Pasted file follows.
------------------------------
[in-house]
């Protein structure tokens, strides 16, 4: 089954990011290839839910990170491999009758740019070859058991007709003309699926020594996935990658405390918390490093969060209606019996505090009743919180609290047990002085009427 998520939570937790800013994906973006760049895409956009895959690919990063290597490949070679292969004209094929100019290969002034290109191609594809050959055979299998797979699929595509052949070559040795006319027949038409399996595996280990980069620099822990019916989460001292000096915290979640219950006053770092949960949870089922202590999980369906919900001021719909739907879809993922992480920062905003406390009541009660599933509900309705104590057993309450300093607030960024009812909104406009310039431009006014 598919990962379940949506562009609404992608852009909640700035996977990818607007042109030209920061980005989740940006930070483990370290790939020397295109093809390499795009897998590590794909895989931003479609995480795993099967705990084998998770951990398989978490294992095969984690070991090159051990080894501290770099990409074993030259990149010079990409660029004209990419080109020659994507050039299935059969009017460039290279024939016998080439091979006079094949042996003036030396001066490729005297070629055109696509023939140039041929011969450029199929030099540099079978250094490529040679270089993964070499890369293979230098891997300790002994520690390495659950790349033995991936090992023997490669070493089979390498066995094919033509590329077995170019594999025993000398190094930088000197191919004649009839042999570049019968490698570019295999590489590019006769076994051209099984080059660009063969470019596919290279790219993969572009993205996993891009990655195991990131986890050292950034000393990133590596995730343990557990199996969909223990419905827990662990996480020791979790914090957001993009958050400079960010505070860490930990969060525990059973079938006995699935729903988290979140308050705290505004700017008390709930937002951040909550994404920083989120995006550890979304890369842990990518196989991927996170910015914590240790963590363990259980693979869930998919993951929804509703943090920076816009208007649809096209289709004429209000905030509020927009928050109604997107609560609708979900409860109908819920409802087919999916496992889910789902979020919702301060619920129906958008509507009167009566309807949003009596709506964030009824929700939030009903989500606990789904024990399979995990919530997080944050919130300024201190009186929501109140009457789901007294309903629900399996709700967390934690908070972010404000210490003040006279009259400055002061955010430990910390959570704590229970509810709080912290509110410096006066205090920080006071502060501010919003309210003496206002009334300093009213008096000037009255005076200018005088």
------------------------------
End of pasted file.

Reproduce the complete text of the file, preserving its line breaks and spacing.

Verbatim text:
[in-house]
């Protein structure tokens, strides 16, 4: 089954990011290839839910990170491999009758740019070859058991007709003309699926020594996935990658405390918390490093969060209606019996505090009743919180609290047990002085009427 998520939570937790800013994906973006760049895409956009895959690919990063290597490949070679292969004209094929100019290969002034290109191609594809050959055979299998797979699929595509052949070559040795006319027949038409399996595996280990980069620099822990019916989460001292000096915290979640219950006053770092949960949870089922202590999980369906919900001021719909739907879809993922992480920062905003406390009541009660599933509900309705104590057993309450300093607030960024009812909104406009310039431009006014 598919990962379940949506562009609404992608852009909640700035996977990818607007042109030209920061980005989740940006930070483990370290790939020397295109093809390499795009897998590590794909895989931003479609995480795993099967705990084998998770951990398989978490294992095969984690070991090159051990080894501290770099990409074993030259990149010079990409660029004209990419080109020659994507050039299935059969009017460039290279024939016998080439091979006079094949042996003036030396001066490729005297070629055109696509023939140039041929011969450029199929030099540099079978250094490529040679270089993964070499890369293979230098891997300790002994520690390495659950790349033995991936090992023997490669070493089979390498066995094919033509590329077995170019594999025993000398190094930088000197191919004649009839042999570049019968490698570019295999590489590019006769076994051209099984080059660009063969470019596919290279790219993969572009993205996993891009990655195991990131986890050292950034000393990133590596995730343990557990199996969909223990419905827990662990996480020791979790914090957001993009958050400079960010505070860490930990969060525990059973079938006995699935729903988290979140308050705290505004700017008390709930937002951040909550994404920083989120995006550890979304890369842990990518196989991927996170910015914590240790963590363990259980693979869930998919993951929804509703943090920076816009208007649809096209289709004429209000905030509020927009928050109604997107609560609708979900409860109908819920409802087919999916496992889910789902979020919702301060619920129906958008509507009167009566309807949003009596709506964030009824929700939030009903989500606990789904024990399979995990919530997080944050919130300024201190009186929501109140009457789901007294309903629900399996709700967390934690908070972010404000210490003040006279009259400055002061955010430990910390959570704590229970509810709080912290509110410096006066205090920080006071502060501010919003309210003496206002009334300093009213008096000037009255005076200018005088």